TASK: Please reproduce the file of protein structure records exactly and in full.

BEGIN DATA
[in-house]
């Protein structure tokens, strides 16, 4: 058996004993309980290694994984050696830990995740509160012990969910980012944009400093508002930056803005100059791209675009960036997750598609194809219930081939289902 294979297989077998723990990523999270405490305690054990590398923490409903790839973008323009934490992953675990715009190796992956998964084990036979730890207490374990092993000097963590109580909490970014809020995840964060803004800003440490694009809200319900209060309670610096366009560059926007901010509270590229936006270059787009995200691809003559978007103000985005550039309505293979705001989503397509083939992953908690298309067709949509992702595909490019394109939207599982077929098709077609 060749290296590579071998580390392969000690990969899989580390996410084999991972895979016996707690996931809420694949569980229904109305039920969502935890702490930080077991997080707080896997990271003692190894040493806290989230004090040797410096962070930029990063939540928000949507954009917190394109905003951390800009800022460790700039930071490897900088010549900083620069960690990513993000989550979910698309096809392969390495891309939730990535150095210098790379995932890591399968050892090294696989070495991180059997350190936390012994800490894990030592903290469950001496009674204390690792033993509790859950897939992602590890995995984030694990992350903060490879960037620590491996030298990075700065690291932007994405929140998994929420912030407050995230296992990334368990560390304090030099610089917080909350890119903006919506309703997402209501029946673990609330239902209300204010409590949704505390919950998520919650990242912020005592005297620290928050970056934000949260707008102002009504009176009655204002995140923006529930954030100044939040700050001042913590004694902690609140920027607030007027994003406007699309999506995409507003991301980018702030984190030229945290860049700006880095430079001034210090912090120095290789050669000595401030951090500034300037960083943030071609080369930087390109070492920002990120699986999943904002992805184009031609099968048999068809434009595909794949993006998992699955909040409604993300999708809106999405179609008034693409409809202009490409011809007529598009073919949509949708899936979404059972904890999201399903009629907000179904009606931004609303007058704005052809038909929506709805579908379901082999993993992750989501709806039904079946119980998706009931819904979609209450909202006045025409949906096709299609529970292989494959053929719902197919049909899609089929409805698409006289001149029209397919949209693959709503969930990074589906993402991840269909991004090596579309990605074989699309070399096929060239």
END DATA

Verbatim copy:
[in-house]
């Protein structure tokens, strides 16, 4: 058996004993309980290694994984050696830990995740509160012990969910980012944009400093508002930056803005100059791209675009960036997750598609194809219930081939289902 294979297989077998723990990523999270405490305690054990590398923490409903790839973008323009934490992953675990715009190796992956998964084990036979730890207490374990092993000097963590109580909490970014809020995840964060803004800003440490694009809200319900209060309670610096366009560059926007901010509270590229936006270059787009995200691809003559978007103000985005550039309505293979705001989503397509083939992953908690298309067709949509992702595909490019394109939207599982077929098709077609 060749290296590579071998580390392969000690990969899989580390996410084999991972895979016996707690996931809420694949569980229904109305039920969502935890702490930080077991997080707080896997990271003692190894040493806290989230004090040797410096962070930029990063939540928000949507954009917190394109905003951390800009800022460790700039930071490897900088010549900083620069960690990513993000989550979910698309096809392969390495891309939730990535150095210098790379995932890591399968050892090294696989070495991180059997350190936390012994800490894990030592903290469950001496009674204390690792033993509790859950897939992602590890995995984030694990992350903060490879960037620590491996030298990075700065690291932007994405929140998994929420912030407050995230296992990334368990560390304090030099610089917080909350890119903006919506309703997402209501029946673990609330239902209300204010409590949704505390919950998520919650990242912020005592005297620290928050970056934000949260707008102002009504009176009655204002995140923006529930954030100044939040700050001042913590004694902690609140920027607030007027994003406007699309999506995409507003991301980018702030984190030229945290860049700006880095430079001034210090912090120095290789050669000595401030951090500034300037960083943030071609080369930087390109070492920002990120699986999943904002992805184009031609099968048999068809434009595909794949993006998992699955909040409604993300999708809106999405179609008034693409409809202009490409011809007529598009073919949509949708899936979404059972904890999201399903009629907000179904009606931004609303007058704005052809038909929506709805579908379901082999993993992750989501709806039904079946119980998706009931819904979609209450909202006045025409949906096709299609529970292989494959053929719902197919049909899609089929409805698409006289001149029209397919949209693959709503969930990074589906993402991840269909991004090596579309990605074989699309070399096929060239």